"There's nothing wrong with the welfare system, it's the fact that the federal government has failed to put enough money so that the jobs programs could be a reality. So we can educate people," Congresswoman Patsy Mink said.

Patsy Matsu Takemoto Mink, small in stature but big in heart and voice.

"She was a physically small person but you didn't want to mess with her," Joshua Wisch, Executive Director of ACLU-Hawaii said.

She dedicated her life to fighting for equality. She's best known for co-authoring the 1972 Title IX Education Act, banning gender discrimination in schools receiving federal funding, giving females equality in the classroom and on the playing field. 

Patsy Mink was a trailblazer from the start, first Japanese-American woman to practice law in Hawaii, elected to the territorial house and Senate.

In 1964, she became the first woman of color elected to Congress, that drive for equality coming from her own experience.

The 1948 University of Hawaii Manoa graduate dreamed of becoming a doctor.

"Everybody knows now that she wanted to go to medical school and when she got rejected basically because she was a woman, she went to law school and decided nobody else should have to go through that again," Wisch said. 

Medicine's loss was America's gain, a whirlwind in D.C. from the start.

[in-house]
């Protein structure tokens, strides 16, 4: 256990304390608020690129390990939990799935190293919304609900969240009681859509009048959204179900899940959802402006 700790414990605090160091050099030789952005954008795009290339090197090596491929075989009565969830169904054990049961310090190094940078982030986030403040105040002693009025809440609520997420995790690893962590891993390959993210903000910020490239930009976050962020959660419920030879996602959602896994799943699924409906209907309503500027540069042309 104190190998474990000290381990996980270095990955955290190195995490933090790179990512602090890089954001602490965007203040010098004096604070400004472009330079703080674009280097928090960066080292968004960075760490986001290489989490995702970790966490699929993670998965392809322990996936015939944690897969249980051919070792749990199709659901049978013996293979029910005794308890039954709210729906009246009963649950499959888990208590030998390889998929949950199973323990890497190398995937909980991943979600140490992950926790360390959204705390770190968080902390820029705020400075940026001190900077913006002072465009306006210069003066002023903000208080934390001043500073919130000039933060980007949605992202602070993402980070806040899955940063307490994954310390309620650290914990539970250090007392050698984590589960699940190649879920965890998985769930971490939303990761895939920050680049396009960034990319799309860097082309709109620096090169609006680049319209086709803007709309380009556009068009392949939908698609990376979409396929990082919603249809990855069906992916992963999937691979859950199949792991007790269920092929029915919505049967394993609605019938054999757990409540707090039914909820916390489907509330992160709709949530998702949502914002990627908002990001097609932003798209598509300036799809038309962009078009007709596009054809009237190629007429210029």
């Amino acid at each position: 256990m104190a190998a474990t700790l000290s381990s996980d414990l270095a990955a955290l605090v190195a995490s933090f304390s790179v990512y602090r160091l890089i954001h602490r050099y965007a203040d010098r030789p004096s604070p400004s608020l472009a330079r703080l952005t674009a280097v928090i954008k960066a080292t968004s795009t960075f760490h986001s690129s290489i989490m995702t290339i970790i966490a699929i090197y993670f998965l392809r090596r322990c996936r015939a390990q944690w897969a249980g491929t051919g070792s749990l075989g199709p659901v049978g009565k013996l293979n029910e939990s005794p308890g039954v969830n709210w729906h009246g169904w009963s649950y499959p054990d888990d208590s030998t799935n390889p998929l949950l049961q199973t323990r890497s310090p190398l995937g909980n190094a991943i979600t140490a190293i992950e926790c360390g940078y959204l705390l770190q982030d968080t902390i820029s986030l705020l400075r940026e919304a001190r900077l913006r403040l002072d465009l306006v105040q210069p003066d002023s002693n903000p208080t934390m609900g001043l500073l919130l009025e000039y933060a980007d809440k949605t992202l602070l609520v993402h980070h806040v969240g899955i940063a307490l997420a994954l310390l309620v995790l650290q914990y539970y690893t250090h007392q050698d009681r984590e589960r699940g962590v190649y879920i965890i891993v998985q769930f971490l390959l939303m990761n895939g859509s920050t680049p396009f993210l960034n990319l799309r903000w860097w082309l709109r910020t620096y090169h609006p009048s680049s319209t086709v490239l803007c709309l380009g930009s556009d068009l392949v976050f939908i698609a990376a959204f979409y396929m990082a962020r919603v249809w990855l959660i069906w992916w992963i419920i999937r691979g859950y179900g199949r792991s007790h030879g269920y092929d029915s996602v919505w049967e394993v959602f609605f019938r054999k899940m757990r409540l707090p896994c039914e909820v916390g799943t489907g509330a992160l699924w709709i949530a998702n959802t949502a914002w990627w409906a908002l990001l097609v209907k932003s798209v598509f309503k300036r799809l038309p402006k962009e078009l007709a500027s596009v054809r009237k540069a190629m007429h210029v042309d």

Mink was decades ahead of today's Me Too movement.

"Her (Mink's) work at making sure during the Clarence Thomas hearings that Anita Hill would be heard. She was one of the women who stormed up the steps of the Capitol to have Anita Hill be able to testify," Senator Mazie Hirono said.

Mink was also the first woman to run for President, she received 5,000 votes in Oregon's 1970 Presidential primary.

Mink spend 24 years total in Congress, in two stints. In between she spent one term on the Honolulu City Council where she was elected chair and pushed for a recall vote for three Councilmembers who had switched from Democrat to Republican parties.

Mink was still in office, running for re-election in 2002 when she died of pneumonia after coming down with the chicken pox.

Thousands came to pay their respects as she laid in state at the Capitol rotunda.

Joshua Wisch worked for Patsy Mink on Capitol Hill before her death, and today as Director of the ACLU is still defending Title IX, but he remembers a softer side to the fiesty Congresswoman.

She was a caring mother and a loving wife.

"Anybody who was working in the office late at night got really used to John Mink coming in the office and he had a little desk off by himself and he'd sit there and wait for her to be done with work. And they were just so clearly still in love with each other after all these years," Wisch said. 

"Along with my mother I consider Patsy to be a person that is very inspiring to me. She continues to live on, if you come to my office in Washington D.C. you will see pictures of me and Patsy," Senator Hirono said. 

"How much she cared about her family. How much she cared about the people of Hawaii. Hawaii's remarkable woman in every sense of the word," Wisch said.